Asia markets extend gains after dovish Yellen comments – CNBC

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On the currency front, the dollar continued to weaken in the wake of Yellen’s relatively dovish comments, which assuaged concerns about the possibility of an April interest rate hike. Prior to Yellen’s remarks, other Fed members had made more hawkish statements.

The U.S. dollar index, which measures the strength of the dollar against a basket of currencies, recovered slightly to trade at 94.954 as of 9:40 a.m. HK/SIN time, compared with 94.841 overnight. On Tuesday, it finished at 95.160.

The Australian dollar traded at $0.7654 Thursday local time, up from levels around $0.75 last week.

Angus Nicholson, market analyst at IG, said in a note that as long as the Fed keeps “talking down the dollar,” the Australian currency will remain strong.

The Japanese yen remained at the 112 handle against the dollar, with the dollar/yen pair trading at 112.42. Major exporters traded mixed, with Toyota flat, Nissan up by 0.24 percent and Honda higher by 2.82 percent.

In corporate news, on Wednesday after market close, Taiwan’s Foxconn said it has agreed to acquire Japanese electronics maker Sharp. Reuters reported Foxconn will pay about $3.5 billion for a two-thirds stake, nearly $900 million less than its initial offer. Shares of Sharp were down 2.96 percent.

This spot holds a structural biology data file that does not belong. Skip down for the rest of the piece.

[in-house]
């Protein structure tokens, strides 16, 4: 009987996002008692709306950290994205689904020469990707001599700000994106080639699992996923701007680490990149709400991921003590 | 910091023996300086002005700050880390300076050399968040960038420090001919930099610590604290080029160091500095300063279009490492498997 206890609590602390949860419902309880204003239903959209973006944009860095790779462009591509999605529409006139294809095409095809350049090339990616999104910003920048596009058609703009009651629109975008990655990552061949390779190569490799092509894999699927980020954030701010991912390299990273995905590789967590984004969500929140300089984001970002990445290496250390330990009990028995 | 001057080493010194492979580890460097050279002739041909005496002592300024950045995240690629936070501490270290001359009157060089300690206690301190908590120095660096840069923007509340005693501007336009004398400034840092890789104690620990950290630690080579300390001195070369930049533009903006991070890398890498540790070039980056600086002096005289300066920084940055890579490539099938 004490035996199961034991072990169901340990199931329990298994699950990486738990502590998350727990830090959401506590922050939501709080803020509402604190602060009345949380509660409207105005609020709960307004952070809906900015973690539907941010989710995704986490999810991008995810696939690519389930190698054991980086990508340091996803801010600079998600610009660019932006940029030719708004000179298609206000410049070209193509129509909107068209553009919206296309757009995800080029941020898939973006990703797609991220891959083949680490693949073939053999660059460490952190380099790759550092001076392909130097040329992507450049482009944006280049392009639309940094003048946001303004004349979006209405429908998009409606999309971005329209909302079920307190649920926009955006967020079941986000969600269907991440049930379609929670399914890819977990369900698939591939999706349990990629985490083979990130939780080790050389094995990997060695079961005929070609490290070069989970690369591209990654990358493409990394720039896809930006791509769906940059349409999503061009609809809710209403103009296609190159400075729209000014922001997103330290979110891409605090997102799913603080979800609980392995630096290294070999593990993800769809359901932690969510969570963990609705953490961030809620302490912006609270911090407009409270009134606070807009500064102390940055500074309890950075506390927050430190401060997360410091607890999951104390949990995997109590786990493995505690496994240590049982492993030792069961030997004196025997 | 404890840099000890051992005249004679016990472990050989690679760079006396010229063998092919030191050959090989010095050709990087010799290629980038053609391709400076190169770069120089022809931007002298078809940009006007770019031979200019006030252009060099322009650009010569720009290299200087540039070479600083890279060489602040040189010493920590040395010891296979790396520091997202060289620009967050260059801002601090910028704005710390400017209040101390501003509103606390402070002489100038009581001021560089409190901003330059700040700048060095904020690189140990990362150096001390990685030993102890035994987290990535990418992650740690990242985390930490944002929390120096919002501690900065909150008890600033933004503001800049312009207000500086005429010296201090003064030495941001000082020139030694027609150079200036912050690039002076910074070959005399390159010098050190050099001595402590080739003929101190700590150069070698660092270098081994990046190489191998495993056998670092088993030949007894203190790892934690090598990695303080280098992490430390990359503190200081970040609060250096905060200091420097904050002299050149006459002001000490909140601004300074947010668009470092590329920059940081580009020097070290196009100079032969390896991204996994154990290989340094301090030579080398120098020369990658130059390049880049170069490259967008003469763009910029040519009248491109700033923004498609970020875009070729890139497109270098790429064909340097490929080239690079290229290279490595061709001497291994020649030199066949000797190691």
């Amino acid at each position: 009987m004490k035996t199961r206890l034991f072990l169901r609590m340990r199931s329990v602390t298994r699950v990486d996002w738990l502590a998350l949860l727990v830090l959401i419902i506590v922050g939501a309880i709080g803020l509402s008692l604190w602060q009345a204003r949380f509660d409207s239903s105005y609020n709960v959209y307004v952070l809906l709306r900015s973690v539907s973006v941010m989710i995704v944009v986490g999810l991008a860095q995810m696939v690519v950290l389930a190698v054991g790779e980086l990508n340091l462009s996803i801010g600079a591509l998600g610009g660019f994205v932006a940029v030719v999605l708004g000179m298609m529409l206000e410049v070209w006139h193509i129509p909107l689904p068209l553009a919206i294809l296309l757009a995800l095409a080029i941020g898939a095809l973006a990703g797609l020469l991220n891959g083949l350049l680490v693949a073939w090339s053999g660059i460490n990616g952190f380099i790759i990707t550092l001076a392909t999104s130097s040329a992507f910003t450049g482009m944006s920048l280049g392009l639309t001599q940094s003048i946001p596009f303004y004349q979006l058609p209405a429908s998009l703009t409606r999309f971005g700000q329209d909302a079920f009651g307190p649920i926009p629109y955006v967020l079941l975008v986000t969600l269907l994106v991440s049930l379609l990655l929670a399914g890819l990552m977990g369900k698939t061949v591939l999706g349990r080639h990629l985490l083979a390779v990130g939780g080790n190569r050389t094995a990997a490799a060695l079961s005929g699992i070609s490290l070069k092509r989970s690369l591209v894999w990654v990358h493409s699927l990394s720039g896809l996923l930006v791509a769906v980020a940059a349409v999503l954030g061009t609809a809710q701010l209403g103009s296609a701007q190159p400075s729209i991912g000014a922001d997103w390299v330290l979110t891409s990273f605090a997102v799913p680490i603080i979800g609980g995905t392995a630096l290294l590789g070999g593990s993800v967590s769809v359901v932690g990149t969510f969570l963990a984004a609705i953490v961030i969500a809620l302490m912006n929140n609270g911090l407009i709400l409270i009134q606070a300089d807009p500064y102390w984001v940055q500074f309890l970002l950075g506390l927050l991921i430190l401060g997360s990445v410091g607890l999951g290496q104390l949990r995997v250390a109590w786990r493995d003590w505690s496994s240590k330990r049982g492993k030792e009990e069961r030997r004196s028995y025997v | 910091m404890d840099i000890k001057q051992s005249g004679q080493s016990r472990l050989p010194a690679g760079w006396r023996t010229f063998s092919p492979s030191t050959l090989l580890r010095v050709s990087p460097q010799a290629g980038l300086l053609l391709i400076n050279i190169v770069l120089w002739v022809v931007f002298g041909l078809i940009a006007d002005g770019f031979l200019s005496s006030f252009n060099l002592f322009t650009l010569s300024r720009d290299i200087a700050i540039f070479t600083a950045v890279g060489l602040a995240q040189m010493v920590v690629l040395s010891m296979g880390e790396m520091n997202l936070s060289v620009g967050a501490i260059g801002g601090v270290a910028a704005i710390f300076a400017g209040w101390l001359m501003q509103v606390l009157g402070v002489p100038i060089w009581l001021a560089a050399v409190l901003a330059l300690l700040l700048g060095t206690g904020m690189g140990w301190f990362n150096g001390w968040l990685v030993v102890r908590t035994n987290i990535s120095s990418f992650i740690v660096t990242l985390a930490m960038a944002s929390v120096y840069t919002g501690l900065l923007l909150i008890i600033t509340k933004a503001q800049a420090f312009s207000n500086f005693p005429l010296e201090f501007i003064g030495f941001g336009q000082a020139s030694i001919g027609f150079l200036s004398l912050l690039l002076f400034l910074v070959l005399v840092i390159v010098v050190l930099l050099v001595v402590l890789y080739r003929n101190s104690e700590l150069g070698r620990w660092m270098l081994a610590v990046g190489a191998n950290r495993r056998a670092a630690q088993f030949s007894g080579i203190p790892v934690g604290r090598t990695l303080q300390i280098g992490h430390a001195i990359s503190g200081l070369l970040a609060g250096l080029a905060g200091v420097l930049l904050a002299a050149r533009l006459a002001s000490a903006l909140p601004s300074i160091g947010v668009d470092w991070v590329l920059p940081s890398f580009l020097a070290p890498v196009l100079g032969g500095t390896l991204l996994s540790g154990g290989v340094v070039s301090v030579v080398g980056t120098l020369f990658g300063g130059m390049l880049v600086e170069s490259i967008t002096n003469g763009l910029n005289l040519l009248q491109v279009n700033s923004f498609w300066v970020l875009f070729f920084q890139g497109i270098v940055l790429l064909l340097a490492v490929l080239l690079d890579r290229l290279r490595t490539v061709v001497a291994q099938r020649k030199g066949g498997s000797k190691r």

Shares of airbag maker Takata gained 4.59 percent Thursday, after dropping 19.45 percent on Wednesday. Bloomberg News, citing a person familiar with the matter, reported that Takata estimates the comprehensive callback of its airbag inflators would amount to about 2.7 trillion yen ($24 billion). Takata declined to comment on the story, said Bloomberg.

Toshiba shares advanced 6.09 percent, after the company announced on Wednesday it finalized a deal to sell an 80.1 percent stake in its home appliances unit to China’s Midea Group, according to Japanese newspaper Nikkei. The deal is worth roughly 53.7 billion yen ($477 million),Nikkei said.

The Chinese yuan traded flat against the dollar at 6.4645 Thursday morning local time. Before market open, the People’s Bank of China (PBOC) fixed the yuan mid-point rate at 6.4612 to the dollar, compared to Wednesday’s fix at 6.4841. China’s central bank lets the yuan spot rate rise or fall a maximum of 2 percent against the dollar, relative to the official fixing rate.

Oil prices retreated during Asian hours, with U.S. crude futures down 0.7 percent at $38.05 a barrel, while global benchmark Brent slipped 0.53 percent at $39.05.

Energy plays in the region were mixed, with shares of Santos up 0.5 percent, Woodside Petroleum higher by 0.27 percent and Inpex adding 1.63 percent. Chinese mainland shares of Sinopec were off 0.86 percent, while PetroChina fell 0.52 percent.

Overnight, major indexes closed higher, with the Dow Jones industrial average up 0.47 percent, the S&P 500 adding 0.44 percent and the Nasdaq composite higher by 0.47 percent.

Asia markets extend gains after dovish Yellen comments – CNBC}